Giving Compass' Take:

• The author discusses how mutual aid efforts and community resilience can help individuals facing challenges due to COVID-19.

• How can donors bolster community-based models to provide services and ensure sustainability after the COVID-19 pandemic is over?

• Read more on the success of mutual aid in helping vulnerable communities. 

Amid a disaster like COVID-19, the culprits of some of the worst abuses of power are the very systems and structures that we often turn to for leadership. The abuses can be committed with calculated awareness, such as when US Senators privately sold off millions in stocks while publicly downplaying the threat of the virus. Other times, institutional aid efforts unintentionally create ripple effects that disproportionally and severely affect vulnerable communities. In the San Francisco Bay Area, for example, shelter-in-place policies and the curtailment of public services have devastated families with precarious employment and people without homes.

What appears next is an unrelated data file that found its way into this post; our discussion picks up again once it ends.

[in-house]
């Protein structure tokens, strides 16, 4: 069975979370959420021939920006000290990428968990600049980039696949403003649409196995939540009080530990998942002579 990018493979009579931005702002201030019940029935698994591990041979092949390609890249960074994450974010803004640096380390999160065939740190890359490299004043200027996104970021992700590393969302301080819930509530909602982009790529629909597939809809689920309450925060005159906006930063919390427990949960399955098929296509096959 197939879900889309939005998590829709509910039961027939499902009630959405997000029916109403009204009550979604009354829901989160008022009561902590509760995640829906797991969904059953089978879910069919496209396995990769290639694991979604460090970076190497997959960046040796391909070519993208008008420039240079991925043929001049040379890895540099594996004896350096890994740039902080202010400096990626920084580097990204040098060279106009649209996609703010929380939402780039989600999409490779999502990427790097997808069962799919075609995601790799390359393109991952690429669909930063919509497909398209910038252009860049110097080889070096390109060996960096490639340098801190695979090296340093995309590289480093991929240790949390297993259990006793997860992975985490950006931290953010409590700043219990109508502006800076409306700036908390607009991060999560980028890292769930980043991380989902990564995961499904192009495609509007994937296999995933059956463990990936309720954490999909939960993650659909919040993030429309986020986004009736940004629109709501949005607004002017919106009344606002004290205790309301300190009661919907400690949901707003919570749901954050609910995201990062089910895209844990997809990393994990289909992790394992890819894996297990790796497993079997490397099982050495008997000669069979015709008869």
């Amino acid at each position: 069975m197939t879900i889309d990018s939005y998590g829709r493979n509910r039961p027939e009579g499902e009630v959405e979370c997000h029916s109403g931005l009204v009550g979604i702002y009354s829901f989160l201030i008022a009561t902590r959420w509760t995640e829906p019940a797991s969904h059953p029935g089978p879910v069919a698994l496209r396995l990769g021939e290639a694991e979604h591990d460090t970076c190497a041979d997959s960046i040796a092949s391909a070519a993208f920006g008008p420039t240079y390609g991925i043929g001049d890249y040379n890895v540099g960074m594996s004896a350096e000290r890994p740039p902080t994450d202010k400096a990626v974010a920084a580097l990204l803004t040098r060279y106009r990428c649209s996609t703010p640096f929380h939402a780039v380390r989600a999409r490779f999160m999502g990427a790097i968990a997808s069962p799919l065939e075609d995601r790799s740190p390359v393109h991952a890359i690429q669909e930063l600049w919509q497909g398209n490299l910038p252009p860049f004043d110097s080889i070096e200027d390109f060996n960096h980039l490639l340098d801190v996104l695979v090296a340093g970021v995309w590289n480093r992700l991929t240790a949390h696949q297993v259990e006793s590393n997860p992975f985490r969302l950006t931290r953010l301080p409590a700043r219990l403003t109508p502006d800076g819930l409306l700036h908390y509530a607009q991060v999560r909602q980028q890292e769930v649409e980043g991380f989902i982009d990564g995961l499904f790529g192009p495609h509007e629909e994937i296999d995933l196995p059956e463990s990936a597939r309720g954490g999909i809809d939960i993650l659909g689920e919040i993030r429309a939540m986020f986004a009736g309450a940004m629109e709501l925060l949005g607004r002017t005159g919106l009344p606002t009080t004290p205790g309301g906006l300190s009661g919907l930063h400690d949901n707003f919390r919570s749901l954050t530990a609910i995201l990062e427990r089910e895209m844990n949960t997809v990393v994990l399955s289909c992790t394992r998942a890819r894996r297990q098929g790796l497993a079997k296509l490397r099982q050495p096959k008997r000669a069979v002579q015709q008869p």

Whether harm differs by being intentional or structural, it is the same in one critical way: Top-down, centrally managed systems of power can end up creating havoc due to the lack of their understanding of local communities.

In the context of our current global crisis, community-led responses to COVID-19 have a clear advantage over those coming from distant centralized bastions of power, which, intentionally or not, often reflect and reinforce existing inequities.

It is important to remember that the vulnerabilities of these communities existed before the crisis cast them in such stark relief. With COVID-19 sharpening our awareness, we have an opportunity and responsibility to improve our social systems to better support society's most vulnerable not just during this crisis, but after it passes.

Many pathways toward a better world are being laid bare by the altruistic mutual aid efforts arising in cities around the globe. These locally designed and collaboratively built acts of solidarity—which view the vulnerable as participants in their survival rather than passive consumers of assistance—inform a model of community resilience and collective empowerment with implications far beyond their immediate impact.

Read the full article about lessons in mutual aid by Samer Araabi at Stanford Social Innovation Review.